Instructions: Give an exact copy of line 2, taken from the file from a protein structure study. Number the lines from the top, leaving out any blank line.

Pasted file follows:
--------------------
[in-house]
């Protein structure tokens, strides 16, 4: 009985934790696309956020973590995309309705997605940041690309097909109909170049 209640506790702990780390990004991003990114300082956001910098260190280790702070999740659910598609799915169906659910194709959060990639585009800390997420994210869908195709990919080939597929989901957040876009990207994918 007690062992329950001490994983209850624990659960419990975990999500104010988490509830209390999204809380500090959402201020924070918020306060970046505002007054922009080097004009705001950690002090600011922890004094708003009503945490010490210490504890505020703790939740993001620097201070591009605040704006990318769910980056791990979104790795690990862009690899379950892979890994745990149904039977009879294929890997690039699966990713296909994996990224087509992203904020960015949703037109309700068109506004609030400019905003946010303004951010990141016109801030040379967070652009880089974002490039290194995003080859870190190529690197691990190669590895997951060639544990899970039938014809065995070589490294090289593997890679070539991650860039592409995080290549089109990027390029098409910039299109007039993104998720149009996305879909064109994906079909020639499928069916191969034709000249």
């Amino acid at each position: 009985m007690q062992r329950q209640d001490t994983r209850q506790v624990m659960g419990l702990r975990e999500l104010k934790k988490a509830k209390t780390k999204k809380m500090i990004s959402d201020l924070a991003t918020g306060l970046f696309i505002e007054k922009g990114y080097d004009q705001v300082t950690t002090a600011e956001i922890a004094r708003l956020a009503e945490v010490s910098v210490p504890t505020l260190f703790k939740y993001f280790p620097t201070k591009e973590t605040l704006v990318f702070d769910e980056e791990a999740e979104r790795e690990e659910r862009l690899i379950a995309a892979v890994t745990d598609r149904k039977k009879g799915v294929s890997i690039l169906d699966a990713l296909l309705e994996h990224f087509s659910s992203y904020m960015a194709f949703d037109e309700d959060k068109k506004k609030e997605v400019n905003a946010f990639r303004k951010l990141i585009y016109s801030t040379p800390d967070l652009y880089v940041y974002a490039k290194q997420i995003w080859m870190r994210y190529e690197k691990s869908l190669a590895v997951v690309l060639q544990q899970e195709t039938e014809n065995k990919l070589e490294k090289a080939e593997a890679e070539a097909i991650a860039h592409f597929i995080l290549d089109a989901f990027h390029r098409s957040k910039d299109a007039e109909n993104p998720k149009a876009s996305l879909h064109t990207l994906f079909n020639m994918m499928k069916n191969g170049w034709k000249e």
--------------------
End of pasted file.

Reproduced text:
């Protein structure tokens, strides 16, 4: 009985934790696309956020973590995309309705997605940041690309097909109909170049 209640506790702990780390990004991003990114300082956001910098260190280790702070999740659910598609799915169906659910194709959060990639585009800390997420994210869908195709990919080939597929989901957040876009990207994918 007690062992329950001490994983209850624990659960419990975990999500104010988490509830209390999204809380500090959402201020924070918020306060970046505002007054922009080097004009705001950690002090600011922890004094708003009503945490010490210490504890505020703790939740993001620097201070591009605040704006990318769910980056791990979104790795690990862009690899379950892979890994745990149904039977009879294929890997690039699966990713296909994996990224087509992203904020960015949703037109309700068109506004609030400019905003946010303004951010990141016109801030040379967070652009880089974002490039290194995003080859870190190529690197691990190669590895997951060639544990899970039938014809065995070589490294090289593997890679070539991650860039592409995080290549089109990027390029098409910039299109007039993104998720149009996305879909064109994906079909020639499928069916191969034709000249």